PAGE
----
Decentralized Inventory Management under Price Protection in the High-Technology Industry

In high-technology industries, where technological obsolescence is high, price protection has become a standard element of contracts between manufacturers and distributors. Price protection was designed to counteract the high technological obsolescence and provide distributors with incentives to stock sufficient inventory. However, empirical evidence suggests that price protection often leads to over-stocking at the distributors. Motivated by a need to decrease inventory held at the distributors of a large computer manufacturer, we model and analyze price-protection contracts as implemented in practice: full protection for a limited time, L. Formulating such price-protection contracts requires tracking the historical orders of distributors over the period of time that goods are price protected. The critical element of our analysis is a myopic reformulation that makes it easier to analyze the problem and interpret the results, while preserving the dependency of the price protection cost on L. We characterize the behavior of the optimal inventory targets under a distributor managed inventory (DMI) policy as a function of the economic parameters and the length of the price protection period. We also identify conditions that lead to over-stocking under the current system (DMI). Alternative policies that decrease incentive misalignment are then considered, including a vendor managed inventory policy (VMI) and risk sharing. We show that the incentives for "channel stuffing" that usually accompany VMI are decreased or eliminated in a price-protection environment. In a numerical study, we observe that VMI provides superior performance compared to DMI in conditions that routinely characterize the high-technology industry, i.e., high technological obsolescence, higher impact of product shortages on the manufacturer than the distributor, low inventory carrying costs (other than obsolescence costs), and low to moderate profdit margins. VMI also performs well when profit margins increase over time, which often characterizes new product introductions. While risk sharing may be difficult to implement, combining VMI with risk sharing leads to significant improvements.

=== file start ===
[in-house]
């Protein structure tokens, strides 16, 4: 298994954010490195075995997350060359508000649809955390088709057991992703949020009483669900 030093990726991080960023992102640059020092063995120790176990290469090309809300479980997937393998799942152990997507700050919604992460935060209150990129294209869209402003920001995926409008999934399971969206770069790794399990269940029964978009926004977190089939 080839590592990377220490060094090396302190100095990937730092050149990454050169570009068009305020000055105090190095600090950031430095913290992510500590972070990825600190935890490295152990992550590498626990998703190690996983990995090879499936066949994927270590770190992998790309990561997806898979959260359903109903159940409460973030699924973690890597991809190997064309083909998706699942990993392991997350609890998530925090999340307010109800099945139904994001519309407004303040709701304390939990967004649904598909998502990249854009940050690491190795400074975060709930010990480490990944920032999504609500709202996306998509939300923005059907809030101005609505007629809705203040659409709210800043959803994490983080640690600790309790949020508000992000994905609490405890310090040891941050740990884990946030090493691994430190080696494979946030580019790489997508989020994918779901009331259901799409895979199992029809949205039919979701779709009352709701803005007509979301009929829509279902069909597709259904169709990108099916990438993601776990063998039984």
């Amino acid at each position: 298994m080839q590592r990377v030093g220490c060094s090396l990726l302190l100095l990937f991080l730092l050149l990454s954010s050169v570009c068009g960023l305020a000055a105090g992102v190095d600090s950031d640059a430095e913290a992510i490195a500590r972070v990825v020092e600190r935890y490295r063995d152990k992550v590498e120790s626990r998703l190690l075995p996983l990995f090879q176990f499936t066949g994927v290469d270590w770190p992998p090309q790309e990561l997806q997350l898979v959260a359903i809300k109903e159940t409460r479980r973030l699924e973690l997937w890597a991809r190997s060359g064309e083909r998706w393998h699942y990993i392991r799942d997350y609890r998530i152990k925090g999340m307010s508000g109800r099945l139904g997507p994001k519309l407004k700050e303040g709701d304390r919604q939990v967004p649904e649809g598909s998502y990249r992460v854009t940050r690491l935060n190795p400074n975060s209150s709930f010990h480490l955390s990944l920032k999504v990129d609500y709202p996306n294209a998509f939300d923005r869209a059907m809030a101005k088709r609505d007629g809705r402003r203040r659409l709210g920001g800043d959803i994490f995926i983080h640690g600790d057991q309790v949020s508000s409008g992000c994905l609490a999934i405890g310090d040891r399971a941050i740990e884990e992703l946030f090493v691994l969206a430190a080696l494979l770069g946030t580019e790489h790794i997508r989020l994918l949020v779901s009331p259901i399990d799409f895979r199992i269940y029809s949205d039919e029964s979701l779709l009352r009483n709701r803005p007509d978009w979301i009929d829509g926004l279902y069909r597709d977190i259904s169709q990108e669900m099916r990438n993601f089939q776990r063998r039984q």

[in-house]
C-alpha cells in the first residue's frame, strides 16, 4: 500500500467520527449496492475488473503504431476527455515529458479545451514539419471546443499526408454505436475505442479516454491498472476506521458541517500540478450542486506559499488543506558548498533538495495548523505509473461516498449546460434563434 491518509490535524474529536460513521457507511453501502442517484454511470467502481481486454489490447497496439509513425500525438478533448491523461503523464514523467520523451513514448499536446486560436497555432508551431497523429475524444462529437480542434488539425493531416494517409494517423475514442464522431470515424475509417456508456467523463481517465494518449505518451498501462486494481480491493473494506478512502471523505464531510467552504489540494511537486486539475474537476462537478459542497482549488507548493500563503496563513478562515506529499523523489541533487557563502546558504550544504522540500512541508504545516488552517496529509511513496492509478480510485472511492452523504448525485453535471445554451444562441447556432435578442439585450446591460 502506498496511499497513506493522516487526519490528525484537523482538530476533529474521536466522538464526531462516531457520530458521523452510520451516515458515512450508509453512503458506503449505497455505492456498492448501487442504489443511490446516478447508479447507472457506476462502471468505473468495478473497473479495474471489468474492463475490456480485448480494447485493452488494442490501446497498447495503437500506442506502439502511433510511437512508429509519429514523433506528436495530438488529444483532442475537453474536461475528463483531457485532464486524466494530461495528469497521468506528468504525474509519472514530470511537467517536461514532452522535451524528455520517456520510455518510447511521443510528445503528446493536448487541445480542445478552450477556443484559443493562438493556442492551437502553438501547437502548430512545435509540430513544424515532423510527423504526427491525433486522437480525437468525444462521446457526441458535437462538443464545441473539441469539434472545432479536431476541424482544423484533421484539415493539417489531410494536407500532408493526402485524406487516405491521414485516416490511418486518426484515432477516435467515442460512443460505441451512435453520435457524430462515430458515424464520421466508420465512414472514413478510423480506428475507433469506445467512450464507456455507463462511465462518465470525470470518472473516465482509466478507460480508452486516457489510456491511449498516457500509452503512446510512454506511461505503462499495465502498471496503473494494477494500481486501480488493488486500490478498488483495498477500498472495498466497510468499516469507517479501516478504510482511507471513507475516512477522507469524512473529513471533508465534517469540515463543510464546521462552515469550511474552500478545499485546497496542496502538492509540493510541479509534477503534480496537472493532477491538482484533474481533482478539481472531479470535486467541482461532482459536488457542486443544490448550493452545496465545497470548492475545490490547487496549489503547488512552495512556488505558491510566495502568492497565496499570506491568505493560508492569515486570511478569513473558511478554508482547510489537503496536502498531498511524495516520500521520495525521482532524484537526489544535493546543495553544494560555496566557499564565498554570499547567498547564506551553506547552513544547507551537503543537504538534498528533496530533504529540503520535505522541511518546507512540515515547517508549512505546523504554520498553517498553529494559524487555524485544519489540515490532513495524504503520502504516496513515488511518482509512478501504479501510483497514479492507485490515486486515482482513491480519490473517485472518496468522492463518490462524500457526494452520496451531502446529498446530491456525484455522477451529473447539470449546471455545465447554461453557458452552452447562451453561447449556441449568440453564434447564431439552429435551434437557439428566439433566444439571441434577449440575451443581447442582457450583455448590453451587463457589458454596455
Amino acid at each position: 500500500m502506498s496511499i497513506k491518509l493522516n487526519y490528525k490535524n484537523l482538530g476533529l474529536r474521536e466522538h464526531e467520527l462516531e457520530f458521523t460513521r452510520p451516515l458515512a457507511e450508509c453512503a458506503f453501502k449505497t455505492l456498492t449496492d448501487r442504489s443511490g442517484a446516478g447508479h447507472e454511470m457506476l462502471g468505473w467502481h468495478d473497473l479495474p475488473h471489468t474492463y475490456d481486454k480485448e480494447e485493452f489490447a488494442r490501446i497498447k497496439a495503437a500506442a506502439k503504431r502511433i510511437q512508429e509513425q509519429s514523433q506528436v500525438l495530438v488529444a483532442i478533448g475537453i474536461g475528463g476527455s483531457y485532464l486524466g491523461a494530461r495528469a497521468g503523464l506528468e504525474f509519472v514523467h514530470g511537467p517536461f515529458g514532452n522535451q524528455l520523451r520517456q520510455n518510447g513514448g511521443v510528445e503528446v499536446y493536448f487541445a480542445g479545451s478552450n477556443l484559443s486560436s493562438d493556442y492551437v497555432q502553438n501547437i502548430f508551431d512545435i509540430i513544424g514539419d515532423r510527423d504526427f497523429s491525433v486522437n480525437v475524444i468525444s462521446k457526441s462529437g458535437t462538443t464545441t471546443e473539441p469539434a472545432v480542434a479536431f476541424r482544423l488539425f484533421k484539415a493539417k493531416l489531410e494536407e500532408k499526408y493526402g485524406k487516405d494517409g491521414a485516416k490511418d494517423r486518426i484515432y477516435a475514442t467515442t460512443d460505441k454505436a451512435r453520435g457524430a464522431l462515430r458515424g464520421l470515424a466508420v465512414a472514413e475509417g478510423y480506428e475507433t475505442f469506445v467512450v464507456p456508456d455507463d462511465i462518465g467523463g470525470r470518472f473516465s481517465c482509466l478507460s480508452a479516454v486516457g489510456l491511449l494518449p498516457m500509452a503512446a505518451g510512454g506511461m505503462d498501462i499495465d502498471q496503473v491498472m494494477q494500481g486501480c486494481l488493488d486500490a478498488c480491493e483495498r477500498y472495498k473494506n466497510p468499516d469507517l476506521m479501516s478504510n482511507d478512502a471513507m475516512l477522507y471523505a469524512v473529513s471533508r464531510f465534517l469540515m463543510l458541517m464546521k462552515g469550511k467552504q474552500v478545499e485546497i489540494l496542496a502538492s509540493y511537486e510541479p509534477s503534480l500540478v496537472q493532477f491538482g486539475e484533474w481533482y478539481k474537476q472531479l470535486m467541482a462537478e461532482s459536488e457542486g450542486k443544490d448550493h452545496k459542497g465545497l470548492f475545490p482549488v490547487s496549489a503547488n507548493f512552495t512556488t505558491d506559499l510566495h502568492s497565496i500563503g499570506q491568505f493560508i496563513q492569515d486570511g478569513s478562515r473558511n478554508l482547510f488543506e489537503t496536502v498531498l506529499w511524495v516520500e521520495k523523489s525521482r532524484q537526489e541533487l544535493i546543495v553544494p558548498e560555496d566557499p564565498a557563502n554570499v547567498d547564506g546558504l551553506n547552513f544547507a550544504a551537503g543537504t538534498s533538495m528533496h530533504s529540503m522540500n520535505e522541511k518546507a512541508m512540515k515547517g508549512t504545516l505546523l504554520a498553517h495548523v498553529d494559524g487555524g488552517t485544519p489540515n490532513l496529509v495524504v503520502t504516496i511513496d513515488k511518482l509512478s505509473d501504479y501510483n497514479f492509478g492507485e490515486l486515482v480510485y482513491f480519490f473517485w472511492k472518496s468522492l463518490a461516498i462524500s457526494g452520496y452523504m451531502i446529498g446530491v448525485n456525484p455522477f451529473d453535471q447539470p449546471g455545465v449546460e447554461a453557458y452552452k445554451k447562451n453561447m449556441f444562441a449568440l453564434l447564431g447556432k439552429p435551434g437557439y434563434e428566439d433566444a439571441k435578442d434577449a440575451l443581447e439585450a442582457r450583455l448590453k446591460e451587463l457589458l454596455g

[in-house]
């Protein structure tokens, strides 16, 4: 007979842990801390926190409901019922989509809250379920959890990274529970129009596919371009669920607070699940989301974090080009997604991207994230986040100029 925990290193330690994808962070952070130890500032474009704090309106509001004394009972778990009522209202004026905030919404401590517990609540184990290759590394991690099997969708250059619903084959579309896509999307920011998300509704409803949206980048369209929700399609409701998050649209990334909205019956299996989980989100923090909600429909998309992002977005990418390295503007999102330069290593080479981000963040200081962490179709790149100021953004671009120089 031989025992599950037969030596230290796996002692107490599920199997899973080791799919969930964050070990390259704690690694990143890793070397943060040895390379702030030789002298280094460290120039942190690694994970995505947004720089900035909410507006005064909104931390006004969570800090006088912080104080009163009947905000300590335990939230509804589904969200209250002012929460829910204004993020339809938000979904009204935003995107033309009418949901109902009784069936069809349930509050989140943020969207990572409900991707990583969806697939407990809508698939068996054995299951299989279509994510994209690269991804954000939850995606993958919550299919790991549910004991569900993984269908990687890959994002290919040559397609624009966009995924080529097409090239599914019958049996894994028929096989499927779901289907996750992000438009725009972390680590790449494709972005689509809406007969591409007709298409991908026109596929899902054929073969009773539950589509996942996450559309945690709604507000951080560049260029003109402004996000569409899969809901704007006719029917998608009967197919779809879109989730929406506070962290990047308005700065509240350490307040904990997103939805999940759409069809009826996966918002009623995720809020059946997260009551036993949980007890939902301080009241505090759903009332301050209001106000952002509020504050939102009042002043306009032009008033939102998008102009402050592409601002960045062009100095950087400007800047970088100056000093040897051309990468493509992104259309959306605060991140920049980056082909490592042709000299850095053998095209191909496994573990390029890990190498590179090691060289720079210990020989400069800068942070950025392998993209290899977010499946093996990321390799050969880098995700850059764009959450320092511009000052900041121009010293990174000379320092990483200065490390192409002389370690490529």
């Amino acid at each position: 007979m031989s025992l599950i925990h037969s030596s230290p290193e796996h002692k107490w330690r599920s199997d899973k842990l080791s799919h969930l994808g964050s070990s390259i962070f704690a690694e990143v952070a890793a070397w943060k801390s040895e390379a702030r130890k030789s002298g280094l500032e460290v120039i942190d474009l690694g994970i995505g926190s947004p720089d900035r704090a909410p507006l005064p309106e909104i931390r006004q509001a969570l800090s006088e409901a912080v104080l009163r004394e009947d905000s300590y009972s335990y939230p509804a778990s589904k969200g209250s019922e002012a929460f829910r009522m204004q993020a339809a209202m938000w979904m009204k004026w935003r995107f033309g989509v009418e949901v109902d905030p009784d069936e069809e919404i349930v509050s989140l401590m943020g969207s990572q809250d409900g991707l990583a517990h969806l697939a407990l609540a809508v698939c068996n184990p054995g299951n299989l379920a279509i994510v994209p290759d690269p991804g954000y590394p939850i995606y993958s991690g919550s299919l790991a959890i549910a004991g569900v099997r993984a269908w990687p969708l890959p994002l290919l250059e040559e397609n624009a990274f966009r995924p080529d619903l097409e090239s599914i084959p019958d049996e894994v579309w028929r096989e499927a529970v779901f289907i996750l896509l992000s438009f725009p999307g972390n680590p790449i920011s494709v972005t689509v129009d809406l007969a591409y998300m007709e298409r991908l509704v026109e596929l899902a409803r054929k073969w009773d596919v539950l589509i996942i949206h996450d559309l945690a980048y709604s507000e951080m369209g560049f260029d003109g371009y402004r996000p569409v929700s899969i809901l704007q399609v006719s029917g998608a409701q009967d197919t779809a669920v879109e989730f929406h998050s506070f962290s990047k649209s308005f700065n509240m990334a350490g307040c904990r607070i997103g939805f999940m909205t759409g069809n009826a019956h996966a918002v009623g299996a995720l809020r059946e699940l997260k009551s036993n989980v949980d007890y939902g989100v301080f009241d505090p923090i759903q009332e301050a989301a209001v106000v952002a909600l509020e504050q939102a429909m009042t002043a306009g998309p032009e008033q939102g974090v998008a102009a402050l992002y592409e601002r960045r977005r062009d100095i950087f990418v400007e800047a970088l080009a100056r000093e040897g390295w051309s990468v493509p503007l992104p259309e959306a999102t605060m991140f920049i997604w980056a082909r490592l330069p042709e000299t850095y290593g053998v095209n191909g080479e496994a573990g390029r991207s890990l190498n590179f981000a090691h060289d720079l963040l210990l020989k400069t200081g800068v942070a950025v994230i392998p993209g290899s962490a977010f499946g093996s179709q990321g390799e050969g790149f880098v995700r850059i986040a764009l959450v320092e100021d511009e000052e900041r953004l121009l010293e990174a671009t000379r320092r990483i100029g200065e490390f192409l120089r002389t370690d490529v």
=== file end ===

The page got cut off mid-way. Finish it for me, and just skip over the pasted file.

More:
By: Karthik Sourirajan; Roman Kapuscinski; Markus Ettl

Published in: RC24715 in 2008


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